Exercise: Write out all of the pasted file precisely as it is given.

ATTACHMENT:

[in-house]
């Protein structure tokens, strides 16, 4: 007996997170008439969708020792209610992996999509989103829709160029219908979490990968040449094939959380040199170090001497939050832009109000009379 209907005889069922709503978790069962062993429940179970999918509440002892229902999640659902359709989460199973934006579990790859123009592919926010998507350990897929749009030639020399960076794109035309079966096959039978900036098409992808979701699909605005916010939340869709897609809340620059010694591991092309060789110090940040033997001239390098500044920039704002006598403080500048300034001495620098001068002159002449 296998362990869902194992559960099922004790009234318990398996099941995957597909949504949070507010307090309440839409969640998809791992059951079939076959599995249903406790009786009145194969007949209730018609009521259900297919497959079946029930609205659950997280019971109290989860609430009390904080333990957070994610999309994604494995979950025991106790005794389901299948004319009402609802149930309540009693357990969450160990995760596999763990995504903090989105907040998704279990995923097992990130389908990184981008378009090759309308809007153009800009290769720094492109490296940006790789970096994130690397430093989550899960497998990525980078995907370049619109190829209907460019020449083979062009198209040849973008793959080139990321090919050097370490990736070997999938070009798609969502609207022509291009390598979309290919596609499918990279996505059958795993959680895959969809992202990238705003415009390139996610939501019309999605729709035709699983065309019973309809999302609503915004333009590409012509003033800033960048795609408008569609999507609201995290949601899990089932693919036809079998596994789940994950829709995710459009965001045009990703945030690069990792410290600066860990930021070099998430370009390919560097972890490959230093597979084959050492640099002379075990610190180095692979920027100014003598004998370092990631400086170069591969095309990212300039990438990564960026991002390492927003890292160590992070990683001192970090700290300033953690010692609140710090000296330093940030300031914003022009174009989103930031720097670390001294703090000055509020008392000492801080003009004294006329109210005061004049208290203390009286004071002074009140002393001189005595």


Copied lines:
[in-house]
């Protein structure tokens, strides 16, 4: 007996997170008439969708020792209610992996999509989103829709160029219908979490990968040449094939959380040199170090001497939050832009109000009379 209907005889069922709503978790069962062993429940179970999918509440002892229902999640659902359709989460199973934006579990790859123009592919926010998507350990897929749009030639020399960076794109035309079966096959039978900036098409992808979701699909605005916010939340869709897609809340620059010694591991092309060789110090940040033997001239390098500044920039704002006598403080500048300034001495620098001068002159002449 296998362990869902194992559960099922004790009234318990398996099941995957597909949504949070507010307090309440839409969640998809791992059951079939076959599995249903406790009786009145194969007949209730018609009521259900297919497959079946029930609205659950997280019971109290989860609430009390904080333990957070994610999309994604494995979950025991106790005794389901299948004319009402609802149930309540009693357990969450160990995760596999763990995504903090989105907040998704279990995923097992990130389908990184981008378009090759309308809007153009800009290769720094492109490296940006790789970096994130690397430093989550899960497998990525980078995907370049619109190829209907460019020449083979062009198209040849973008793959080139990321090919050097370490990736070997999938070009798609969502609207022509291009390598979309290919596609499918990279996505059958795993959680895959969809992202990238705003415009390139996610939501019309999605729709035709699983065309019973309809999302609503915004333009590409012509003033800033960048795609408008569609999507609201995290949601899990089932693919036809079998596994789940994950829709995710459009965001045009990703945030690069990792410290600066860990930021070099998430370009390919560097972890490959230093597979084959050492640099002379075990610190180095692979920027100014003598004998370092990631400086170069591969095309990212300039990438990564960026991002390492927003890292160590992070990683001192970090700290300033953690010692609140710090000296330093940030300031914003022009174009989103930031720097670390001294703090000055509020008392000492801080003009004294006329109210005061004049208290203390009286004071002074009140002393001189005595």